Things I Wish I’d Known Before Starting as a Freelance Translator in 2020

No matter how thoroughly you try to research the career you plan to go into, it’s probably inevitable that there will be some things you don’t know that you don’t know until you’re experiencing them for yourself. The following are some of those things that I would like to tell my past self before I started doing freelance work as a Japanese to English translator.

There are already a lot of good sources on the fundamentals of becoming a professional translator, so I’ll try not to just reiterate the same things — if you want an overview of how to get into the industry right now, here’s an article with a lot of valuable tips by a fellow Japanese to English translator who started around the same time as me.

If you’re an aspiring translator like I was, or maybe just curious about what being a translator is like, I hope you can learn something you didn’t know already.

Just because an agency accepts you as a freelance translator doesn’t mean you’ll get work from them

I was thrilled when I got my first acceptance email to a translation agency! I had done freelance transcription in the past for some big transcription companies, and they always had so much work available that the problem was not whether I could get work, but which of the hundreds of available assignments I should take. I pictured myself browsing every morning through hundreds of Japanese documents that needed translation and choosing which I would work on that day based on my whims.

Imagine my disappointment when the “available assignments” dashboard was completely empty, and I waited for months before I got even one email informing me that there was something I could claim to work on.

It turns out things aren’t quite the same for translation as they are for transcription, and you will most likely have to apply to hundreds of companies before you start being offered enough work to have to turn any of it down. Some agencies will even accept you and then never contact you again.

Don’t make the mistake I did of getting one acceptance email and then waiting around for work to show up! Keep applying in the meantime, and the work will gradually accumulate.

If you want to go to college to be a translator, don’t just default to majoring in your second language

I knew I wanted to be a Japanese to English translator since I was in high school, and I assumed that the obvious path to a career as a translator would be to major in Japanese and have that as my qualification to show that I knew the language and culture.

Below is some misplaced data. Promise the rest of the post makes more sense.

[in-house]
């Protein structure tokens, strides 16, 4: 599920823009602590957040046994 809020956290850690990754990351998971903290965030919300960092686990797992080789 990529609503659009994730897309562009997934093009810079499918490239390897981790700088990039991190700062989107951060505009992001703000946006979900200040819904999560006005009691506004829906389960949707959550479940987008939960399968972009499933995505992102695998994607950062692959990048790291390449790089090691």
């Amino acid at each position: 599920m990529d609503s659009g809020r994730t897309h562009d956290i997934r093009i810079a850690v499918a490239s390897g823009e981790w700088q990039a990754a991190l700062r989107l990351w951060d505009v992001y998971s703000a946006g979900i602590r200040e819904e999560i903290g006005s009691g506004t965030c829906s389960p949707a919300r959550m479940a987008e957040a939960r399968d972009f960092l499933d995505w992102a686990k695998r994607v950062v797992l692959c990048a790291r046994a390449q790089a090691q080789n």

It turns out, though, not only are there professional translators with degrees in everything under the sun, a degree in a subject unrelated to language can actually be a huge asset to a translator.

There is a lot of demand for translations in specialized fields such as manufacturing, science, medicine, and law, and not just any bilingual person has the technical knowledge to pull these off. Someone who is bilingual and has specialized education has an advantage on what jobs they can do over someone who is just bilingual.

As for proving that you know your stuff when it comes to your second language proficiency, there are a number of routes other than getting a degree in it. You can take a standardized proficiency test, such as the JLPT for Japanese and the HSK for Chinese. Also, many companies that hire translators use translation tests as part of the hiring process, so if you can do a good job on these, it shows in itself that you have the language skills you need to perform well as a translator.

I don’t necessarily regret my decision to major in Japanese, because I genuinely wasn’t interested in studying any field other than Japanese to English translation; I would have been miserable getting a STEM degree like some of my family members would have preferred. I do think I overestimated the importance of having this particular major, though.

If you’re interested in some other field as well as translation, maybe consider majoring in that and minoring in your second language (or even double majoring). Having specialized education could set you up with a big advantage right out of the gate when you enter translation.